Author of the article : Feldman Valery Davidovich
Editor and translation : Nikolai Andreevich Shelkovenko and chatGPT 

 

 

                      

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         Balancing machines with your own hands

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                                                                Table of Contents

Section

Page

1. Introduction

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2. Types of Balancing Machines (Stands) and Their Design Features

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2.1. Soft Bearing Machines and Stands

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2.2. Hard Bearing Machines

17

3. Requirements for the Construction of Basic Units and Mechanisms of Balancing Machines

26

3.1. Bearings

26

3.2. Bearing Units of Balancing Machines

41

3.3. Bedframes

56

3.4. Drives of Balancing Machines

60

4. Measuring Systems of Balancing Machines

62

4.1. Selection of Vibration Sensors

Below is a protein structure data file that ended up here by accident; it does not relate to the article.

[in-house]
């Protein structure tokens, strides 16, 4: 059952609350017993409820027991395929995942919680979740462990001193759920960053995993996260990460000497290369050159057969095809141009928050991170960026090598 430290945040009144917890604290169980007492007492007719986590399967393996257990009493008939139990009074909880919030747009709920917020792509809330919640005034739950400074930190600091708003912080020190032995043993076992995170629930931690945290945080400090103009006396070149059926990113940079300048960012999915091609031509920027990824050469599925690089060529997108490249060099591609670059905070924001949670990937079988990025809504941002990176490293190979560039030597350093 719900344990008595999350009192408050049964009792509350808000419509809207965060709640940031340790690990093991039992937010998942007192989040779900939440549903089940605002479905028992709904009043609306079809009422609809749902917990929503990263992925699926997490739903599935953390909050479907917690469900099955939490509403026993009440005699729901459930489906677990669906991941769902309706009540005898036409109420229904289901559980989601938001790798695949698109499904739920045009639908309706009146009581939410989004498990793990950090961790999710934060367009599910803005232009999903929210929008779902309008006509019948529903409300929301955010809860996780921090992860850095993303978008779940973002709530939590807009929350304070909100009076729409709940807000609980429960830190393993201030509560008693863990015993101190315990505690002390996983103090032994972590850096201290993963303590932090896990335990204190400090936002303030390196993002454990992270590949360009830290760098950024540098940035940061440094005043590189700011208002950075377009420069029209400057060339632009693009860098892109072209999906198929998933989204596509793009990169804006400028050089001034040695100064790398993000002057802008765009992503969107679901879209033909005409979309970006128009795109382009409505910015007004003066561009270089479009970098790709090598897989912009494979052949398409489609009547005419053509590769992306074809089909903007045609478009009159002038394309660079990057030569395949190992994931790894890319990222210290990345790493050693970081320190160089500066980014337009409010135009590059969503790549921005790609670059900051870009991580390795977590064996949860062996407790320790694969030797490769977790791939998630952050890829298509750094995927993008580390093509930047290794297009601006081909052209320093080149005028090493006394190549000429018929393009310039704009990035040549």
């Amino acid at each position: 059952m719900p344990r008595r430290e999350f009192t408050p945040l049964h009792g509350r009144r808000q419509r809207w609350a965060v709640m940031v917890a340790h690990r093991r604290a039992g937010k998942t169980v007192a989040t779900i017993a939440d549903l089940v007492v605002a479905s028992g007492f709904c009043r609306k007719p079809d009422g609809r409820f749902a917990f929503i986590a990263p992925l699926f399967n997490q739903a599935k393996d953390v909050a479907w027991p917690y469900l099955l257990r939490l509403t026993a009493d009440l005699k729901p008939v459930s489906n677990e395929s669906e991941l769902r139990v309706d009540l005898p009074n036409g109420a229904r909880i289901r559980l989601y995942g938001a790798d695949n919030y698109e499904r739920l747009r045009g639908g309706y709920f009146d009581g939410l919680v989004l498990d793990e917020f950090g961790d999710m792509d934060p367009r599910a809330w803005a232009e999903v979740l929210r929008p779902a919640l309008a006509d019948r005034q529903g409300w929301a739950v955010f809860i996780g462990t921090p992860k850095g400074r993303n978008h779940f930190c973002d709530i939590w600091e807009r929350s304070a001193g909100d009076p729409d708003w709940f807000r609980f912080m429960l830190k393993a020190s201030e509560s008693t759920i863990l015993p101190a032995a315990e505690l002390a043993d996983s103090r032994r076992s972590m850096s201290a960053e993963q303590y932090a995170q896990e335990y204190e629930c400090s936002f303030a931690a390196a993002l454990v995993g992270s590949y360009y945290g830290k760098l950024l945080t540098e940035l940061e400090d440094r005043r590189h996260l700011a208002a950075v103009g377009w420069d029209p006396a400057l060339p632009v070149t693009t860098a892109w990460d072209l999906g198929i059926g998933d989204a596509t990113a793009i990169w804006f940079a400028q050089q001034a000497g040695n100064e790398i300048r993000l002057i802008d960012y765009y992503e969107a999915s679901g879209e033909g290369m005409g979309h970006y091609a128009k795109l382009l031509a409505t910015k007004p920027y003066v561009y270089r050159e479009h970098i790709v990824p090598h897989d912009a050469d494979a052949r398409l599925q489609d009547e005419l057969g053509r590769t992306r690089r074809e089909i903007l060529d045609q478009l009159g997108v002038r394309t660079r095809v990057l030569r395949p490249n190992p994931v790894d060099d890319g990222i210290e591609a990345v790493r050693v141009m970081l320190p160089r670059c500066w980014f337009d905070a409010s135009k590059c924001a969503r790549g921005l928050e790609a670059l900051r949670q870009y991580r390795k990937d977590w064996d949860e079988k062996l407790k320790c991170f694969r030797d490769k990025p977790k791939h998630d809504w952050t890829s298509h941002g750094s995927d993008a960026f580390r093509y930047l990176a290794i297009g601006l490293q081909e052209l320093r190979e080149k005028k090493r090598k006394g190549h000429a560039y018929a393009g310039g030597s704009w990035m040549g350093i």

62

4.2. Phase Angle Sensors

69

4.3. Features of Processing Signals from Vibration Sensors

71

4.4. Functional Scheme of the Measuring System of the Balancing Machine, “Balanset 2”

76

4.5. Calculation of Parameters of Correction Weights Used in Rotor Balancing

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4.5.1. Task of Balancing Dual-support Rotors and Methods of its Resolution

80

4.5.2. Methodology for Dynamic Balancing of Multi-support Rotors

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4.5.3. Calculators for Balancing Multi-support Rotors

92

5. Recommendations for Checking the Operation and Accuracy of Balancing Machines

93

5.1. Checking the Geometric Accuracy of the Machine

93

5.2. Checking the Dynamic Characteristics of the Machine

101

5.3. Checking the Operational Capability of the Measuring System

103

5.4. Checking the Accuracy Characteristics of the Machine according to ISO 20076-2007